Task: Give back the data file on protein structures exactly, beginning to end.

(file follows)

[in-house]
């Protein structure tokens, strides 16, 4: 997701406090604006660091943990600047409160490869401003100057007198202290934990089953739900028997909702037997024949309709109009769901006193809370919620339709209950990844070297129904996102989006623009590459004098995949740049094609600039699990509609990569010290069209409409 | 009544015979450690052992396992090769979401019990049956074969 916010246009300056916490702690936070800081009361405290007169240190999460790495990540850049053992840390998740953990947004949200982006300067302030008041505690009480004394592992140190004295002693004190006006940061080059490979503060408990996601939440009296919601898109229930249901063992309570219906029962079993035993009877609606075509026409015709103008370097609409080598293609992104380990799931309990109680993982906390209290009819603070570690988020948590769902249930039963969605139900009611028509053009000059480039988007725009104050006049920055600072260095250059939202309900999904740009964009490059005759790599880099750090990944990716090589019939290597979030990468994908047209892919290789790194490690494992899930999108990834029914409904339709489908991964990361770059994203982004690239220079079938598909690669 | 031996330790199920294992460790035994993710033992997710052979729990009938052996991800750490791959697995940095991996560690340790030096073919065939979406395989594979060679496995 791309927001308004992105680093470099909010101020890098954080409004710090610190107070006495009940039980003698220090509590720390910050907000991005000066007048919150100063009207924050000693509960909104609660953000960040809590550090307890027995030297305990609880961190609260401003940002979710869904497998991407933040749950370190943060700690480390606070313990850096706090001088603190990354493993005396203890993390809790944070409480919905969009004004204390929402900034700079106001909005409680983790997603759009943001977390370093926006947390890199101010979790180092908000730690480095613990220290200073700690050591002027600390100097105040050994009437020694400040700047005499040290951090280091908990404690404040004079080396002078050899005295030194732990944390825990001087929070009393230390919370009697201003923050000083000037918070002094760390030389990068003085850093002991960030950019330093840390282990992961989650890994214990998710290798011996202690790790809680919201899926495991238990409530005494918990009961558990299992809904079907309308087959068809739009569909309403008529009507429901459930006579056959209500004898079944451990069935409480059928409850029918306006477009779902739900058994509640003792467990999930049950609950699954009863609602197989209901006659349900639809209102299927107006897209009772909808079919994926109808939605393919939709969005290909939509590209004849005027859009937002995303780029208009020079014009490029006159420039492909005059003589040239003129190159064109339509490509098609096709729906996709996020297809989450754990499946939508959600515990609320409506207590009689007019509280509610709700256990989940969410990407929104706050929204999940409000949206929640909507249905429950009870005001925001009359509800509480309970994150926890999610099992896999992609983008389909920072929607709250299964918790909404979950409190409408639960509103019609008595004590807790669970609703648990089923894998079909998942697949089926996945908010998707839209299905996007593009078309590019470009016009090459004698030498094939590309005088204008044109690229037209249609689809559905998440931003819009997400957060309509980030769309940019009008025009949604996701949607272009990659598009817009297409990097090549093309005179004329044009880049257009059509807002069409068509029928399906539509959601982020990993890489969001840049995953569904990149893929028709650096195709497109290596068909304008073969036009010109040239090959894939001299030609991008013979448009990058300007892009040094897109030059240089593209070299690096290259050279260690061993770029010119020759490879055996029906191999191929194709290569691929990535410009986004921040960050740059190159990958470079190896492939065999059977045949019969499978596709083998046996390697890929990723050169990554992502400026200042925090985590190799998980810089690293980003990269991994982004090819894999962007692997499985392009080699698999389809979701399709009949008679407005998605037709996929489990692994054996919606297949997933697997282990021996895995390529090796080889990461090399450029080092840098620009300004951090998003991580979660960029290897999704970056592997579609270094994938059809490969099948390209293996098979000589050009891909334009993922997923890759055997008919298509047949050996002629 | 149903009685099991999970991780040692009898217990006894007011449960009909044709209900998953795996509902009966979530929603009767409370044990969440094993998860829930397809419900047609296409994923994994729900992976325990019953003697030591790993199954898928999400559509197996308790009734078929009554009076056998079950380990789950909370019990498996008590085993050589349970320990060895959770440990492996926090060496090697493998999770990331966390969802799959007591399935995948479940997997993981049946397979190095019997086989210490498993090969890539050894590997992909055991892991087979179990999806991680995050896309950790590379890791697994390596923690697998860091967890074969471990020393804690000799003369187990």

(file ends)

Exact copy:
[in-house]
């Protein structure tokens, strides 16, 4: 997701406090604006660091943990600047409160490869401003100057007198202290934990089953739900028997909702037997024949309709109009769901006193809370919620339709209950990844070297129904996102989006623009590459004098995949740049094609600039699990509609990569010290069209409409 | 009544015979450690052992396992090769979401019990049956074969 916010246009300056916490702690936070800081009361405290007169240190999460790495990540850049053992840390998740953990947004949200982006300067302030008041505690009480004394592992140190004295002693004190006006940061080059490979503060408990996601939440009296919601898109229930249901063992309570219906029962079993035993009877609606075509026409015709103008370097609409080598293609992104380990799931309990109680993982906390209290009819603070570690988020948590769902249930039963969605139900009611028509053009000059480039988007725009104050006049920055600072260095250059939202309900999904740009964009490059005759790599880099750090990944990716090589019939290597979030990468994908047209892919290789790194490690494992899930999108990834029914409904339709489908991964990361770059994203982004690239220079079938598909690669 | 031996330790199920294992460790035994993710033992997710052979729990009938052996991800750490791959697995940095991996560690340790030096073919065939979406395989594979060679496995 791309927001308004992105680093470099909010101020890098954080409004710090610190107070006495009940039980003698220090509590720390910050907000991005000066007048919150100063009207924050000693509960909104609660953000960040809590550090307890027995030297305990609880961190609260401003940002979710869904497998991407933040749950370190943060700690480390606070313990850096706090001088603190990354493993005396203890993390809790944070409480919905969009004004204390929402900034700079106001909005409680983790997603759009943001977390370093926006947390890199101010979790180092908000730690480095613990220290200073700690050591002027600390100097105040050994009437020694400040700047005499040290951090280091908990404690404040004079080396002078050899005295030194732990944390825990001087929070009393230390919370009697201003923050000083000037918070002094760390030389990068003085850093002991960030950019330093840390282990992961989650890994214990998710290798011996202690790790809680919201899926495991238990409530005494918990009961558990299992809904079907309308087959068809739009569909309403008529009507429901459930006579056959209500004898079944451990069935409480059928409850029918306006477009779902739900058994509640003792467990999930049950609950699954009863609602197989209901006659349900639809209102299927107006897209009772909808079919994926109808939605393919939709969005290909939509590209004849005027859009937002995303780029208009020079014009490029006159420039492909005059003589040239003129190159064109339509490509098609096709729906996709996020297809989450754990499946939508959600515990609320409506207590009689007019509280509610709700256990989940969410990407929104706050929204999940409000949206929640909507249905429950009870005001925001009359509800509480309970994150926890999610099992896999992609983008389909920072929607709250299964918790909404979950409190409408639960509103019609008595004590807790669970609703648990089923894998079909998942697949089926996945908010998707839209299905996007593009078309590019470009016009090459004698030498094939590309005088204008044109690229037209249609689809559905998440931003819009997400957060309509980030769309940019009008025009949604996701949607272009990659598009817009297409990097090549093309005179004329044009880049257009059509807002069409068509029928399906539509959601982020990993890489969001840049995953569904990149893929028709650096195709497109290596068909304008073969036009010109040239090959894939001299030609991008013979448009990058300007892009040094897109030059240089593209070299690096290259050279260690061993770029010119020759490879055996029906191999191929194709290569691929990535410009986004921040960050740059190159990958470079190896492939065999059977045949019969499978596709083998046996390697890929990723050169990554992502400026200042925090985590190799998980810089690293980003990269991994982004090819894999962007692997499985392009080699698999389809979701399709009949008679407005998605037709996929489990692994054996919606297949997933697997282990021996895995390529090796080889990461090399450029080092840098620009300004951090998003991580979660960029290897999704970056592997579609270094994938059809490969099948390209293996098979000589050009891909334009993922997923890759055997008919298509047949050996002629 | 149903009685099991999970991780040692009898217990006894007011449960009909044709209900998953795996509902009966979530929603009767409370044990969440094993998860829930397809419900047609296409994923994994729900992976325990019953003697030591790993199954898928999400559509197996308790009734078929009554009076056998079950380990789950909370019990498996008590085993050589349970320990060895959770440990492996926090060496090697493998999770990331966390969802799959007591399935995948479940997997993981049946397979190095019997086989210490498993090969890539050894590997992909055991892991087979179990999806991680995050896309950790590379890791697994390596923690697998860091967890074969471990020393804690000799003369187990």